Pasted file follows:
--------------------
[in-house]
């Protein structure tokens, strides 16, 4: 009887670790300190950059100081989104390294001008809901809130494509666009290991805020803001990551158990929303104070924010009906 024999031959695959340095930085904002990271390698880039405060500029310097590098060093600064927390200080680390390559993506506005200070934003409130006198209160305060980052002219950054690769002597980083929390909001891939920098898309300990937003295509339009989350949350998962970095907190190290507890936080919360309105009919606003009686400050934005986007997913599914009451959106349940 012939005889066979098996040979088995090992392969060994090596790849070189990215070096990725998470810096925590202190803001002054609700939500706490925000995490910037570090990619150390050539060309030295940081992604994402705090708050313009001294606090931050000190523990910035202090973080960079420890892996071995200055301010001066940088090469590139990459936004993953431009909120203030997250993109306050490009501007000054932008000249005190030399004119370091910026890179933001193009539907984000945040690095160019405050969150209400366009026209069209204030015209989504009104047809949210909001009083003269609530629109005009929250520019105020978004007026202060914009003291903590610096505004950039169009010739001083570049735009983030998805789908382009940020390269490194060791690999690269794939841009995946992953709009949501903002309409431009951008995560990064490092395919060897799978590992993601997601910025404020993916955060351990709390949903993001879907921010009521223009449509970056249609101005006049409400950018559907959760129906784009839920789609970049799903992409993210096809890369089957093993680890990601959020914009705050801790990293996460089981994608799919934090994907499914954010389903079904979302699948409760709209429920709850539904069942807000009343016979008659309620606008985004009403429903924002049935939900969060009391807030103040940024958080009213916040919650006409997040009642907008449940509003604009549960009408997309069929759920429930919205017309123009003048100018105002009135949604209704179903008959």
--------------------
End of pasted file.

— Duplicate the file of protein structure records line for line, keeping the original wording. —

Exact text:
[in-house]
């Protein structure tokens, strides 16, 4: 009887670790300190950059100081989104390294001008809901809130494509666009290991805020803001990551158990929303104070924010009906 024999031959695959340095930085904002990271390698880039405060500029310097590098060093600064927390200080680390390559993506506005200070934003409130006198209160305060980052002219950054690769002597980083929390909001891939920098898309300990937003295509339009989350949350998962970095907190190290507890936080919360309105009919606003009686400050934005986007997913599914009451959106349940 012939005889066979098996040979088995090992392969060994090596790849070189990215070096990725998470810096925590202190803001002054609700939500706490925000995490910037570090990619150390050539060309030295940081992604994402705090708050313009001294606090931050000190523990910035202090973080960079420890892996071995200055301010001066940088090469590139990459936004993953431009909120203030997250993109306050490009501007000054932008000249005190030399004119370091910026890179933001193009539907984000945040690095160019405050969150209400366009026209069209204030015209989504009104047809949210909001009083003269609530629109005009929250520019105020978004007026202060914009003291903590610096505004950039169009010739001083570049735009983030998805789908382009940020390269490194060791690999690269794939841009995946992953709009949501903002309409431009951008995560990064490092395919060897799978590992993601997601910025404020993916955060351990709390949903993001879907921010009521223009449509970056249609101005006049409400950018559907959760129906784009839920789609970049799903992409993210096809890369089957093993680890990601959020914009705050801790990293996460089981994608799919934090994907499914954010389903079904979302699948409760709209429920709850539904069942807000009343016979008659309620606008985004009403429903924002049935939900969060009391807030103040940024958080009213916040919650006409997040009642907008449940509003604009549960009408997309069929759920429930919205017309123009003048100018105002009135949604209704179903008959």